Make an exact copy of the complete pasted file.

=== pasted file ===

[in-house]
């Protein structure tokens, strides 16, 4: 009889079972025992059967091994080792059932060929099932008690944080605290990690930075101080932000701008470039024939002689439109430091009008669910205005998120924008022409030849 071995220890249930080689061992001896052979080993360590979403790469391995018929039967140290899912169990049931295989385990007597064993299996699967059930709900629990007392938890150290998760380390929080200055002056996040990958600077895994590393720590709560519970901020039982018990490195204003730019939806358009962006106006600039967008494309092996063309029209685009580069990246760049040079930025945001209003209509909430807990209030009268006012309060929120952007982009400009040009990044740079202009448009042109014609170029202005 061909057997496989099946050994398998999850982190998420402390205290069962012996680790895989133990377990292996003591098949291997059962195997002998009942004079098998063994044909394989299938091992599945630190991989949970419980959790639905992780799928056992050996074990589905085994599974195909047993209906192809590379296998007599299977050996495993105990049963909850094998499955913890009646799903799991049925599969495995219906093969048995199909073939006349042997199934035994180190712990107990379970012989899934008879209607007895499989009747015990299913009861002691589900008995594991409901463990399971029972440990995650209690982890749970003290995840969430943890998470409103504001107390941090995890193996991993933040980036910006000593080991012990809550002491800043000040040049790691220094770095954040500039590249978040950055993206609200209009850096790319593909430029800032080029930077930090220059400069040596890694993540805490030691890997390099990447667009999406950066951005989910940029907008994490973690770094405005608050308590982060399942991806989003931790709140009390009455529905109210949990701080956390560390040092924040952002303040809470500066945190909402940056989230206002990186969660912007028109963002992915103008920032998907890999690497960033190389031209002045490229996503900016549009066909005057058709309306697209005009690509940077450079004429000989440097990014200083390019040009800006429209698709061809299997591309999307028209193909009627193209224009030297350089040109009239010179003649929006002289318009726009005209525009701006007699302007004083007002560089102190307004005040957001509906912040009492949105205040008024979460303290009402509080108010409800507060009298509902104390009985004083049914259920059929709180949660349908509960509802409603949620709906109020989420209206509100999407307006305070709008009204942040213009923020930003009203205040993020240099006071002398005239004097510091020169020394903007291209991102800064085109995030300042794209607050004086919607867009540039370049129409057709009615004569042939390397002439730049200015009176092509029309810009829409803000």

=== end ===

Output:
[in-house]
């Protein structure tokens, strides 16, 4: 009889079972025992059967091994080792059932060929099932008690944080605290990690930075101080932000701008470039024939002689439109430091009008669910205005998120924008022409030849 071995220890249930080689061992001896052979080993360590979403790469391995018929039967140290899912169990049931295989385990007597064993299996699967059930709900629990007392938890150290998760380390929080200055002056996040990958600077895994590393720590709560519970901020039982018990490195204003730019939806358009962006106006600039967008494309092996063309029209685009580069990246760049040079930025945001209003209509909430807990209030009268006012309060929120952007982009400009040009990044740079202009448009042109014609170029202005 061909057997496989099946050994398998999850982190998420402390205290069962012996680790895989133990377990292996003591098949291997059962195997002998009942004079098998063994044909394989299938091992599945630190991989949970419980959790639905992780799928056992050996074990589905085994599974195909047993209906192809590379296998007599299977050996495993105990049963909850094998499955913890009646799903799991049925599969495995219906093969048995199909073939006349042997199934035994180190712990107990379970012989899934008879209607007895499989009747015990299913009861002691589900008995594991409901463990399971029972440990995650209690982890749970003290995840969430943890998470409103504001107390941090995890193996991993933040980036910006000593080991012990809550002491800043000040040049790691220094770095954040500039590249978040950055993206609200209009850096790319593909430029800032080029930077930090220059400069040596890694993540805490030691890997390099990447667009999406950066951005989910940029907008994490973690770094405005608050308590982060399942991806989003931790709140009390009455529905109210949990701080956390560390040092924040952002303040809470500066945190909402940056989230206002990186969660912007028109963002992915103008920032998907890999690497960033190389031209002045490229996503900016549009066909005057058709309306697209005009690509940077450079004429000989440097990014200083390019040009800006429209698709061809299997591309999307028209193909009627193209224009030297350089040109009239010179003649929006002289318009726009005209525009701006007699302007004083007002560089102190307004005040957001509906912040009492949105205040008024979460303290009402509080108010409800507060009298509902104390009985004083049914259920059929709180949660349908509960509802409603949620709906109020989420209206509100999407307006305070709008009204942040213009923020930003009203205040993020240099006071002398005239004097510091020169020394903007291209991102800064085109995030300042794209607050004086919607867009540039370049129409057709009615004569042939390397002439730049200015009176092509029309810009829409803000």